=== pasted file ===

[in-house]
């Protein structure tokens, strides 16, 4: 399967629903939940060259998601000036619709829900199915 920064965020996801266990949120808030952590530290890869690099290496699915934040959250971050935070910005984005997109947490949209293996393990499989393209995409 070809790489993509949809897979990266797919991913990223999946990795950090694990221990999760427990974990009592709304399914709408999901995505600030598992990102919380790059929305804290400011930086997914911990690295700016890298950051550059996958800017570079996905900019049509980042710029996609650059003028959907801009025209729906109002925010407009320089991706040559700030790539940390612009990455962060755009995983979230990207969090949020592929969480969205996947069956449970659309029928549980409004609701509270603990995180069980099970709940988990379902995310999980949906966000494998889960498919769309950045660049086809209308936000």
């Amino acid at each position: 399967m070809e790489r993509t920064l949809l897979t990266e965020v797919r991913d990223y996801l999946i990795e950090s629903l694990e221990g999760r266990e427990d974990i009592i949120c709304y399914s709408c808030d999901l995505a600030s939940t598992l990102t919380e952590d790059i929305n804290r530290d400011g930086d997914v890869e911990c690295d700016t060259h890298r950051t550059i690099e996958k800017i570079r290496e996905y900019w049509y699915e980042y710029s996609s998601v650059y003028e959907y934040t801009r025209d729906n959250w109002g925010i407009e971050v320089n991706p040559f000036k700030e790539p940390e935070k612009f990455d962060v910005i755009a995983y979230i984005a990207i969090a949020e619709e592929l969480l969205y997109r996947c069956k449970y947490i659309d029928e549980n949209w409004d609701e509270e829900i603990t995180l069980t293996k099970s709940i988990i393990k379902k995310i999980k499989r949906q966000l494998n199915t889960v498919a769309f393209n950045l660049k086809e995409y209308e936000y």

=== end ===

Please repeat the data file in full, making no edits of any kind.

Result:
[in-house]
């Protein structure tokens, strides 16, 4: 399967629903939940060259998601000036619709829900199915 920064965020996801266990949120808030952590530290890869690099290496699915934040959250971050935070910005984005997109947490949209293996393990499989393209995409 070809790489993509949809897979990266797919991913990223999946990795950090694990221990999760427990974990009592709304399914709408999901995505600030598992990102919380790059929305804290400011930086997914911990690295700016890298950051550059996958800017570079996905900019049509980042710029996609650059003028959907801009025209729906109002925010407009320089991706040559700030790539940390612009990455962060755009995983979230990207969090949020592929969480969205996947069956449970659309029928549980409004609701509270603990995180069980099970709940988990379902995310999980949906966000494998889960498919769309950045660049086809209308936000």
């Amino acid at each position: 399967m070809e790489r993509t920064l949809l897979t990266e965020v797919r991913d990223y996801l999946i990795e950090s629903l694990e221990g999760r266990e427990d974990i009592i949120c709304y399914s709408c808030d999901l995505a600030s939940t598992l990102t919380e952590d790059i929305n804290r530290d400011g930086d997914v890869e911990c690295d700016t060259h890298r950051t550059i690099e996958k800017i570079r290496e996905y900019w049509y699915e980042y710029s996609s998601v650059y003028e959907y934040t801009r025209d729906n959250w109002g925010i407009e971050v320089n991706p040559f000036k700030e790539p940390e935070k612009f990455d962060v910005i755009a995983y979230i984005a990207i969090a949020e619709e592929l969480l969205y997109r996947c069956k449970y947490i659309d029928e549980n949209w409004d609701e509270e829900i603990t995180l069980t293996k099970s709940i988990i393990k379902k995310i999980k499989r949906q966000l494998n199915t889960v498919a769309f393209n950045l660049k086809e995409y209308e936000y």